Chinese researchers have found a peculiar fossil plant with leaves and fruits of different morphologies dating back about 125 million years, according to a local research institute.
The plant, scientifically called Varifructus lingyuanesis, provides a rare raw material for evaluating the evolution of flowers in the Early Cretaceous, according to Wang Xin, head of the research team from Nanjing Institute of Geology and Paleontology, Chinese Academy of Sciences.
The preserved part of the plant is about 17 cm long and 12 cm wide, and includes multiple physically connected organs such as branches, leaves, a flower bud, and fruits. The fruits are frequently arranged in asymmetrical pairs, and two branching patterns are seen in this single specimen.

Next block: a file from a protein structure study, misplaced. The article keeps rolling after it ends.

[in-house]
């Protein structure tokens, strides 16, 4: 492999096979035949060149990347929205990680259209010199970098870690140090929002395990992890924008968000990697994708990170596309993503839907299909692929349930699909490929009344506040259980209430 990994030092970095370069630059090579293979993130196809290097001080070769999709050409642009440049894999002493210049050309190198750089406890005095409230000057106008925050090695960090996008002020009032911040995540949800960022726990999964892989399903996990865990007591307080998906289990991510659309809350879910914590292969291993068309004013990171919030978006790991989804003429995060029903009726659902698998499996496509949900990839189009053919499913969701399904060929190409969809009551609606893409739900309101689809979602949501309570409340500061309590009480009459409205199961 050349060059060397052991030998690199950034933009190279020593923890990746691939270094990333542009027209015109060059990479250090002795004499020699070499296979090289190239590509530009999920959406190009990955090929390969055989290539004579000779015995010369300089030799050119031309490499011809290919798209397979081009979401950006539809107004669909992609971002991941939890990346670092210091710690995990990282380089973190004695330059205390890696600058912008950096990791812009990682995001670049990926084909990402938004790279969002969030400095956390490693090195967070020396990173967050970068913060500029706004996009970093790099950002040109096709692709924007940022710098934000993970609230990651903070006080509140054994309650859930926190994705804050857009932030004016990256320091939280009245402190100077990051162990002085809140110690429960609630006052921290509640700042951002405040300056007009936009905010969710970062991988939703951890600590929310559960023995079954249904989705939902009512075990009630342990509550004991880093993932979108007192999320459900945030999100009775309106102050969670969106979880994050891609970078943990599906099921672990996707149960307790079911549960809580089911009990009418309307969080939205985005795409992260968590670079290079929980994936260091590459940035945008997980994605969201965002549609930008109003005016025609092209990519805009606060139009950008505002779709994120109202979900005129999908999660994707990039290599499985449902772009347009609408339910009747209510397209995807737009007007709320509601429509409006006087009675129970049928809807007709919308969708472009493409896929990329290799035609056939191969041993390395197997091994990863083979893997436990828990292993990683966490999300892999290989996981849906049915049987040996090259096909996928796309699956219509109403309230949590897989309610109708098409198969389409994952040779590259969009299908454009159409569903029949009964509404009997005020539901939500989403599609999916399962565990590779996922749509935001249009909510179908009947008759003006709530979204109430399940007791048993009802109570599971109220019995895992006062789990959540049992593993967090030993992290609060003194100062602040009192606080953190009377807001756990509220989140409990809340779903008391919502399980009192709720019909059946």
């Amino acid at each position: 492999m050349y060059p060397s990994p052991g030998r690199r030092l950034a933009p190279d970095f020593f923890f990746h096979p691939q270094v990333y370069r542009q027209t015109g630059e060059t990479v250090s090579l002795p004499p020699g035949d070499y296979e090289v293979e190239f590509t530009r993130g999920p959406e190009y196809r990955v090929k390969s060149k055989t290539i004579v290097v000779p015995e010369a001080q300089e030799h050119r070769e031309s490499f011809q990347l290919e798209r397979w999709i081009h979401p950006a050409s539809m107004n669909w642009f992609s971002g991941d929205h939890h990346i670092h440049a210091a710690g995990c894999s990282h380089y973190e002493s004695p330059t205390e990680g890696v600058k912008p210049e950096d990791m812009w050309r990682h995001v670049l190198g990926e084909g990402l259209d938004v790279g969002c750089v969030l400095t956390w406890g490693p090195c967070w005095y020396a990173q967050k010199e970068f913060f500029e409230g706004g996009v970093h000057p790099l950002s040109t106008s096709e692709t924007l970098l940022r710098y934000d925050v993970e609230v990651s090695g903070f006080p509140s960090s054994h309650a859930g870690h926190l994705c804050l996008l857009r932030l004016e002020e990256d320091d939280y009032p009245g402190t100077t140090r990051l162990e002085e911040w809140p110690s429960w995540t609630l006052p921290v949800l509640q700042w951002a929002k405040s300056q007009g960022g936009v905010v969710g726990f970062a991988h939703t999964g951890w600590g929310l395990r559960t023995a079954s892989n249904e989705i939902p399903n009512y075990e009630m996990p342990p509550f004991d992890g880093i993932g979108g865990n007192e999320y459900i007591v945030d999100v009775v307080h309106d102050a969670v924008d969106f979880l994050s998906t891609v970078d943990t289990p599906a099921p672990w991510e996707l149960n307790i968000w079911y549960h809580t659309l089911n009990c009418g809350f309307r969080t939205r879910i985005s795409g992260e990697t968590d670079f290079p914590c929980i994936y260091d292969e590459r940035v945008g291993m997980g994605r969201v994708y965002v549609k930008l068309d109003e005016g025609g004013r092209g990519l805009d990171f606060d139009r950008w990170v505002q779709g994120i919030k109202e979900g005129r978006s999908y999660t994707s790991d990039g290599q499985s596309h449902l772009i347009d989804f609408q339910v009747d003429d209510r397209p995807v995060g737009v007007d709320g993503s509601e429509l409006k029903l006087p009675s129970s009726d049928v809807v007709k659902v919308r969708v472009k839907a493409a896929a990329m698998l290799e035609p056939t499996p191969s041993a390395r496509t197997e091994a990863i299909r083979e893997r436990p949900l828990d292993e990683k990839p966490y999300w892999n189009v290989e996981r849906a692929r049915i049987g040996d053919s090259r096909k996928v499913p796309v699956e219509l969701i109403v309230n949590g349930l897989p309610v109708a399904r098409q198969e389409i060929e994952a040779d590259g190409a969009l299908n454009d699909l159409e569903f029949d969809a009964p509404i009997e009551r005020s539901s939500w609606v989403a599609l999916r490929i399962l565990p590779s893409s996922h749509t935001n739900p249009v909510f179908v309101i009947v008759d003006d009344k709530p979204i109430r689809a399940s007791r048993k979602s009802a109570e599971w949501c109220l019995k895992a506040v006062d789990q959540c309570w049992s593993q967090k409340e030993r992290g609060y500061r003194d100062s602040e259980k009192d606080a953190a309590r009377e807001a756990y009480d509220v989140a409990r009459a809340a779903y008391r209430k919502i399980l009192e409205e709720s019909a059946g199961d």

The plant belongs to a type of angiosperm, the most advanced, diversified, and widely-distributed plant group in the current ecosystem. Organs of most angiosperms nowadays have the same morphology, unlike the one found in the fossil.
"These variable patterns within a single plant indicate the morphological plasticity of angiosperms during the early period of its evolution," Wang said.
The research findings have been published in the journal Historical Biology. (Xinhua)
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